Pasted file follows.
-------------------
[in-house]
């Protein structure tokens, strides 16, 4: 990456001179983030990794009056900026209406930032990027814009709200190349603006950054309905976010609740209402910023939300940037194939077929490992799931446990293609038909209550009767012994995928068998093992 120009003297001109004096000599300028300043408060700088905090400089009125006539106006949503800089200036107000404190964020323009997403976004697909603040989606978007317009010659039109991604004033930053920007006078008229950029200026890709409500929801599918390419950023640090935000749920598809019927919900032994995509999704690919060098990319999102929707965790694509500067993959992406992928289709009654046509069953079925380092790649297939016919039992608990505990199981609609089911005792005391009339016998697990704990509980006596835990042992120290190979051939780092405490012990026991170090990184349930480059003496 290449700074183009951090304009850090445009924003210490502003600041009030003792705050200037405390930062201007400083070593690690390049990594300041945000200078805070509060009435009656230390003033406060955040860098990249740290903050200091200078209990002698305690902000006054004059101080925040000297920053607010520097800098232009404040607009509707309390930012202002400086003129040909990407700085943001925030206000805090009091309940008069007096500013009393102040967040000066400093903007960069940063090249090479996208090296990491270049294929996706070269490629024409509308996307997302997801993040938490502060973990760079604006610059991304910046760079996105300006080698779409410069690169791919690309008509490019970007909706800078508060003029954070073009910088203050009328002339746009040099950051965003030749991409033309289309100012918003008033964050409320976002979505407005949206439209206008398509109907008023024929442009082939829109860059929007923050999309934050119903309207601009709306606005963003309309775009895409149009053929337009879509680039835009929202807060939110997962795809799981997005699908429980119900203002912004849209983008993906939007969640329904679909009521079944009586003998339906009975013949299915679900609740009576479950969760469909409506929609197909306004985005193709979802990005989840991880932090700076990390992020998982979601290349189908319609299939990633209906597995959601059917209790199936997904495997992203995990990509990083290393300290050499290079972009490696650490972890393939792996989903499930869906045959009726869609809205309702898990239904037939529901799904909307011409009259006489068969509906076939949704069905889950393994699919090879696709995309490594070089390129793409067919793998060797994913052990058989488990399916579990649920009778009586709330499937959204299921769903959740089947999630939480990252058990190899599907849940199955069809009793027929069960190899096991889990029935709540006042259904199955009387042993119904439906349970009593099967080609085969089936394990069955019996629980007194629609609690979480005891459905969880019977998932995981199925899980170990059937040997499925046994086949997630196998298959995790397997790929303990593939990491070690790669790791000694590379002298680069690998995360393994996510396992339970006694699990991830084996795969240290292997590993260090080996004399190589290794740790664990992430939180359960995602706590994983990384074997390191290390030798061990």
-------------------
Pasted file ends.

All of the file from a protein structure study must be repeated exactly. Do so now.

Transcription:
[in-house]
């Protein structure tokens, strides 16, 4: 990456001179983030990794009056900026209406930032990027814009709200190349603006950054309905976010609740209402910023939300940037194939077929490992799931446990293609038909209550009767012994995928068998093992 120009003297001109004096000599300028300043408060700088905090400089009125006539106006949503800089200036107000404190964020323009997403976004697909603040989606978007317009010659039109991604004033930053920007006078008229950029200026890709409500929801599918390419950023640090935000749920598809019927919900032994995509999704690919060098990319999102929707965790694509500067993959992406992928289709009654046509069953079925380092790649297939016919039992608990505990199981609609089911005792005391009339016998697990704990509980006596835990042992120290190979051939780092405490012990026991170090990184349930480059003496 290449700074183009951090304009850090445009924003210490502003600041009030003792705050200037405390930062201007400083070593690690390049990594300041945000200078805070509060009435009656230390003033406060955040860098990249740290903050200091200078209990002698305690902000006054004059101080925040000297920053607010520097800098232009404040607009509707309390930012202002400086003129040909990407700085943001925030206000805090009091309940008069007096500013009393102040967040000066400093903007960069940063090249090479996208090296990491270049294929996706070269490629024409509308996307997302997801993040938490502060973990760079604006610059991304910046760079996105300006080698779409410069690169791919690309008509490019970007909706800078508060003029954070073009910088203050009328002339746009040099950051965003030749991409033309289309100012918003008033964050409320976002979505407005949206439209206008398509109907008023024929442009082939829109860059929007923050999309934050119903309207601009709306606005963003309309775009895409149009053929337009879509680039835009929202807060939110997962795809799981997005699908429980119900203002912004849209983008993906939007969640329904679909009521079944009586003998339906009975013949299915679900609740009576479950969760469909409506929609197909306004985005193709979802990005989840991880932090700076990390992020998982979601290349189908319609299939990633209906597995959601059917209790199936997904495997992203995990990509990083290393300290050499290079972009490696650490972890393939792996989903499930869906045959009726869609809205309702898990239904037939529901799904909307011409009259006489068969509906076939949704069905889950393994699919090879696709995309490594070089390129793409067919793998060797994913052990058989488990399916579990649920009778009586709330499937959204299921769903959740089947999630939480990252058990190899599907849940199955069809009793027929069960190899096991889990029935709540006042259904199955009387042993119904439906349970009593099967080609085969089936394990069955019996629980007194629609609690979480005891459905969880019977998932995981199925899980170990059937040997499925046994086949997630196998298959995790397997790929303990593939990491070690790669790791000694590379002298680069690998995360393994996510396992339970006694699990991830084996795969240290292997590993260090080996004399190589290794740790664990992430939180359960995602706590994983990384074997390191290390030798061990």